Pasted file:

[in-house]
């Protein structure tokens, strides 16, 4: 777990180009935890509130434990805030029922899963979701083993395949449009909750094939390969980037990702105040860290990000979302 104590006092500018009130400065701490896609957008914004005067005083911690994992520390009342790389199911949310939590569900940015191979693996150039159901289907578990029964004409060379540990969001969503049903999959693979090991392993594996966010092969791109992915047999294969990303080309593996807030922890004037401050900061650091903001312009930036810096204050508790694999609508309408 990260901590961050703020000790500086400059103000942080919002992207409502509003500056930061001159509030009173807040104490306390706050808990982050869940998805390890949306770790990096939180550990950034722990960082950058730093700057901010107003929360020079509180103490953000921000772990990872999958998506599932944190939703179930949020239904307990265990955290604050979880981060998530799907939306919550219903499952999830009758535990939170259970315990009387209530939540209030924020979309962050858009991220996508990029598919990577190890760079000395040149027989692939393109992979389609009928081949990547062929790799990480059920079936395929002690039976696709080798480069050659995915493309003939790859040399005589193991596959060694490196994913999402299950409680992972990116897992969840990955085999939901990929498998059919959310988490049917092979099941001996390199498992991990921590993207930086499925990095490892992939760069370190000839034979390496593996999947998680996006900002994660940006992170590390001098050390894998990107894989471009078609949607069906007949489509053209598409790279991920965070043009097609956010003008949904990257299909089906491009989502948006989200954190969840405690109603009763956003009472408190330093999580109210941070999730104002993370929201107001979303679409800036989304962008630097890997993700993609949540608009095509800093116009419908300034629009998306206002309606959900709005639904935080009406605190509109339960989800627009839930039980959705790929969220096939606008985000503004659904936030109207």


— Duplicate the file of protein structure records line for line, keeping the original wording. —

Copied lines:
[in-house]
């Protein structure tokens, strides 16, 4: 777990180009935890509130434990805030029922899963979701083993395949449009909750094939390969980037990702105040860290990000979302 104590006092500018009130400065701490896609957008914004005067005083911690994992520390009342790389199911949310939590569900940015191979693996150039159901289907578990029964004409060379540990969001969503049903999959693979090991392993594996966010092969791109992915047999294969990303080309593996807030922890004037401050900061650091903001312009930036810096204050508790694999609508309408 990260901590961050703020000790500086400059103000942080919002992207409502509003500056930061001159509030009173807040104490306390706050808990982050869940998805390890949306770790990096939180550990950034722990960082950058730093700057901010107003929360020079509180103490953000921000772990990872999958998506599932944190939703179930949020239904307990265990955290604050979880981060998530799907939306919550219903499952999830009758535990939170259970315990009387209530939540209030924020979309962050858009991220996508990029598919990577190890760079000395040149027989692939393109992979389609009928081949990547062929790799990480059920079936395929002690039976696709080798480069050659995915493309003939790859040399005589193991596959060694490196994913999402299950409680992972990116897992969840990955085999939901990929498998059919959310988490049917092979099941001996390199498992991990921590993207930086499925990095490892992939760069370190000839034979390496593996999947998680996006900002994660940006992170590390001098050390894998990107894989471009078609949607069906007949489509053209598409790279991920965070043009097609956010003008949904990257299909089906491009989502948006989200954190969840405690109603009763956003009472408190330093999580109210941070999730104002993370929201107001979303679409800036989304962008630097890997993700993609949540608009095509800093116009419908300034629009998306206002309606959900709005639904935080009406605190509109339960989800627009839930039980959705790929969220096939606008985000503004659904936030109207």